The basic principle of both records is the same, so they are comparable – both were run on public roads. The latest, however, in the heavy traffic of the morning and afternoon rush hour of the American San Diego and also along the Pacific Coast Highway, the famous California road.
Behind the wheel were some of America’s best “hypermilers,” Wayne Gerdes and Bob Winger, the people who compete in the lowest possible fuel economy. They drove at the end of August, but the carmaker only published information about the record on its American website for journalists.
The distance was measured by navigation independent of the car’s systems.
They consumed 5.65 kg of hydrogen on the route, which means an average consumption of 0.41 kg of hydrogen per 100 km. According to American specifications, the Mirai XLE is to cover 647 km per 5.6 kg of hydrogen tanks, which gives a consumption of 0.87 kg / 100 km.
Traveling the longest distance per refueling may seem like a tank-size duel, but it’s not, or at least not directly. Serial cars compete that any of us can buy if they have the right amount of money, and driving to the lowest possible consumption is extremely demanding on the driver’s skills.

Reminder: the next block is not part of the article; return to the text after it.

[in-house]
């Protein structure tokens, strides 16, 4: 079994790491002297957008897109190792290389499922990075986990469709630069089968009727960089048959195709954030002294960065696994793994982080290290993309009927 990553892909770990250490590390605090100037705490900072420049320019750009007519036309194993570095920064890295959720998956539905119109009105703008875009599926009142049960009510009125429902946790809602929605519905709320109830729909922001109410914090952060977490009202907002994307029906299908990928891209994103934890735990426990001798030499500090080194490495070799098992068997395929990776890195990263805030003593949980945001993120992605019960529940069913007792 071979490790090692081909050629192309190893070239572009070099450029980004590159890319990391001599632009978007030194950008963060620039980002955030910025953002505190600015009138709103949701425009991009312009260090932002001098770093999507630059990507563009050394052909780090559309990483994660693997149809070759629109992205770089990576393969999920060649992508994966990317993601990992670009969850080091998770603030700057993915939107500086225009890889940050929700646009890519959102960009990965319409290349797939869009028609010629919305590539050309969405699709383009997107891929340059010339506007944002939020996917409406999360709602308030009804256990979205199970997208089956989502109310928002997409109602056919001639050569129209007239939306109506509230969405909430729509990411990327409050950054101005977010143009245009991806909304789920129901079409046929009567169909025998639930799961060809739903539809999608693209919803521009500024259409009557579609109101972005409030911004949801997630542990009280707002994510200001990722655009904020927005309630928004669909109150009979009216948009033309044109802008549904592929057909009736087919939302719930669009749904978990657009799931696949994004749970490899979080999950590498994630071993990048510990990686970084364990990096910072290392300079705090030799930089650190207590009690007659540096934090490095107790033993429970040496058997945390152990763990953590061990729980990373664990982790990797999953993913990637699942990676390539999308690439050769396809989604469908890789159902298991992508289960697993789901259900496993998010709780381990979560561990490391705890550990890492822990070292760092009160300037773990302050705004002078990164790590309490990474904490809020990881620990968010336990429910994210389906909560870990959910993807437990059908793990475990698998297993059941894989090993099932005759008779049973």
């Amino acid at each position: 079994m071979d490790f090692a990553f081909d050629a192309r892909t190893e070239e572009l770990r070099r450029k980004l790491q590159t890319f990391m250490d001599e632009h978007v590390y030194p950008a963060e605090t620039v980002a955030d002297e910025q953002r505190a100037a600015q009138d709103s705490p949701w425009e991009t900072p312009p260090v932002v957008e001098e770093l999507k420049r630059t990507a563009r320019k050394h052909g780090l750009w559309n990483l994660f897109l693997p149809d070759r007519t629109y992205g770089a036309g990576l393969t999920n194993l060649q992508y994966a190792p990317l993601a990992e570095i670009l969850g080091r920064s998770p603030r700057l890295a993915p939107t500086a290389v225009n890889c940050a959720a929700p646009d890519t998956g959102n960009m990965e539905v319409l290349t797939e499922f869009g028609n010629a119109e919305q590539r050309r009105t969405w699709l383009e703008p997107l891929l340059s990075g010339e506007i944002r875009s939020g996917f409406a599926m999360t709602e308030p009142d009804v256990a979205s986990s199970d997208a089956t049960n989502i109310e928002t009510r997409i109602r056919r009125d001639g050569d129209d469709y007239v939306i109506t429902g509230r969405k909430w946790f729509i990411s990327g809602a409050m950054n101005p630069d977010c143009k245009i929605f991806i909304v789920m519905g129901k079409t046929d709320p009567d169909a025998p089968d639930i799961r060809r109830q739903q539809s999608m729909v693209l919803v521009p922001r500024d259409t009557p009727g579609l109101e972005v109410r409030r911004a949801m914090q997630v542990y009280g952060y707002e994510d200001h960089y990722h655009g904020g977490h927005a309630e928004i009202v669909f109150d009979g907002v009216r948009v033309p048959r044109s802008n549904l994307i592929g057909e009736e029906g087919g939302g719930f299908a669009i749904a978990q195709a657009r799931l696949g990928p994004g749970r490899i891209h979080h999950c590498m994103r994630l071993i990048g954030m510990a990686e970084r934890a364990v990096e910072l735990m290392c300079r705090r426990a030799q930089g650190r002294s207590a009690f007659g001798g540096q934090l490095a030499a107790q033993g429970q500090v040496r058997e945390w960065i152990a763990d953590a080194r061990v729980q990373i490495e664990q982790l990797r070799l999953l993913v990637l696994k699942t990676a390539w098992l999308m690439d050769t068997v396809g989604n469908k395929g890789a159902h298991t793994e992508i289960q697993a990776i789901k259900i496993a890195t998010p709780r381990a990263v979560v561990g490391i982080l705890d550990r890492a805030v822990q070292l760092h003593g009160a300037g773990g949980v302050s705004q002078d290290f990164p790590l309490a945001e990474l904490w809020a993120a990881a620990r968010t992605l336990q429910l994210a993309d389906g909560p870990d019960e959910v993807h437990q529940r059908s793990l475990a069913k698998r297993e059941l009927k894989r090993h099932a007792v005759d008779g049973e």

Finally, is thirteen hundred kilometers per tank in the world of passenger cars a lot or a little, apart from the differences in fuel? It’s not a small thing, although compared to conventional cars, hydrogen still has a long way to go.
The Guinness Book of Records states an absolute maximum of 2545.8 km with the Volkswagen Passat 1.6 TDI BlueMotion in 2011, which was achieved in Croatia. However, the Christian Science Monitor website mentions an even higher number – 2616.8 km per tank in the US Volkswagen Passat 2.0 TDI on the route from Houston, Texas to Sterling, Virginia, in 2012.
Take a look at the current offer of new and used cars Toyota on Sauto.cz.